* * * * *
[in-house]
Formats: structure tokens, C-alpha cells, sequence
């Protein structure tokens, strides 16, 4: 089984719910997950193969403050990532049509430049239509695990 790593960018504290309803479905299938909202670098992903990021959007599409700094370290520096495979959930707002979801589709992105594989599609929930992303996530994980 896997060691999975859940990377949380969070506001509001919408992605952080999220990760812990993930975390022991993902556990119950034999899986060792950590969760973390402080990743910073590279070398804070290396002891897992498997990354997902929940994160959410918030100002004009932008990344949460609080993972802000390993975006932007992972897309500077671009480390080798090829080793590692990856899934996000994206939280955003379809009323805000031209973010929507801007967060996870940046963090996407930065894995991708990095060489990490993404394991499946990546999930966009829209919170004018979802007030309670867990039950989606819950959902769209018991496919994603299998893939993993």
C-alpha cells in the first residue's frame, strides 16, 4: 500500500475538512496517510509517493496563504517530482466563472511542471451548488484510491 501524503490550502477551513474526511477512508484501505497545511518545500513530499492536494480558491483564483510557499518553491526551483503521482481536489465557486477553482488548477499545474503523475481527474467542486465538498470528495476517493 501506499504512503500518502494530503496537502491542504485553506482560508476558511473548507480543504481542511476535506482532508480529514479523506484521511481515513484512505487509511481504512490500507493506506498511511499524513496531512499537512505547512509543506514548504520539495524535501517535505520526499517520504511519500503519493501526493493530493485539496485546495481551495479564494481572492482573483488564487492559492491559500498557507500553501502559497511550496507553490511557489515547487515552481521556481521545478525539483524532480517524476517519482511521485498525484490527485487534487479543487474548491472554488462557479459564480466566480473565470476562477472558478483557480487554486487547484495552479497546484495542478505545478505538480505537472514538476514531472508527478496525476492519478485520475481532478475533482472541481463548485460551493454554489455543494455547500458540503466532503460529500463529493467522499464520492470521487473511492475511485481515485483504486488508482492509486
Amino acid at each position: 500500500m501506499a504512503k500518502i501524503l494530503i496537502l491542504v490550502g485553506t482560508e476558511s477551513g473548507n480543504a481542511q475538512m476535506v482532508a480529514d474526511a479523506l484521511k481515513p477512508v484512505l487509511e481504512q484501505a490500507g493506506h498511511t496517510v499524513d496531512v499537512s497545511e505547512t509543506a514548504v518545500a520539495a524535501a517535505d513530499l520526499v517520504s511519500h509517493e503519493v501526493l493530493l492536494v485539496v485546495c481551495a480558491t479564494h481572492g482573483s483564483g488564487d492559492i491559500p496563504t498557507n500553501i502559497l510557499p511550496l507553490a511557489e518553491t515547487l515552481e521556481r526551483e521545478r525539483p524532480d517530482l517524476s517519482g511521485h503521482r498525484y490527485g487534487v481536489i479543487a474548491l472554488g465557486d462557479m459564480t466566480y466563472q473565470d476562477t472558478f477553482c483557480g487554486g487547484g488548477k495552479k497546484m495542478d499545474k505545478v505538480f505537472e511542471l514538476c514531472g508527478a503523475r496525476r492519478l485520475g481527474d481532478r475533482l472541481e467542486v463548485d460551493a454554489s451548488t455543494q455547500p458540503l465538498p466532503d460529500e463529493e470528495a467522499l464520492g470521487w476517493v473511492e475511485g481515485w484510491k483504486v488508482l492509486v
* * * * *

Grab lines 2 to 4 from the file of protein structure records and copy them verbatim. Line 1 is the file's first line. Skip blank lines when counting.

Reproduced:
Formats: structure tokens, C-alpha cells, sequence
């Protein structure tokens, strides 16, 4: 089984719910997950193969403050990532049509430049239509695990 790593960018504290309803479905299938909202670098992903990021959007599409700094370290520096495979959930707002979801589709992105594989599609929930992303996530994980 896997060691999975859940990377949380969070506001509001919408992605952080999220990760812990993930975390022991993902556990119950034999899986060792950590969760973390402080990743910073590279070398804070290396002891897992498997990354997902929940994160959410918030100002004009932008990344949460609080993972802000390993975006932007992972897309500077671009480390080798090829080793590692990856899934996000994206939280955003379809009323805000031209973010929507801007967060996870940046963090996407930065894995991708990095060489990490993404394991499946990546999930966009829209919170004018979802007030309670867990039950989606819950959902769209018991496919994603299998893939993993």
C-alpha cells in the first residue's frame, strides 16, 4: 500500500475538512496517510509517493496563504517530482466563472511542471451548488484510491 501524503490550502477551513474526511477512508484501505497545511518545500513530499492536494480558491483564483510557499518553491526551483503521482481536489465557486477553482488548477499545474503523475481527474467542486465538498470528495476517493 501506499504512503500518502494530503496537502491542504485553506482560508476558511473548507480543504481542511476535506482532508480529514479523506484521511481515513484512505487509511481504512490500507493506506498511511499524513496531512499537512505547512509543506514548504520539495524535501517535505520526499517520504511519500503519493501526493493530493485539496485546495481551495479564494481572492482573483488564487492559492491559500498557507500553501502559497511550496507553490511557489515547487515552481521556481521545478525539483524532480517524476517519482511521485498525484490527485487534487479543487474548491472554488462557479459564480466566480473565470476562477472558478483557480487554486487547484495552479497546484495542478505545478505538480505537472514538476514531472508527478496525476492519478485520475481532478475533482472541481463548485460551493454554489455543494455547500458540503466532503460529500463529493467522499464520492470521487473511492475511485481515485483504486488508482492509486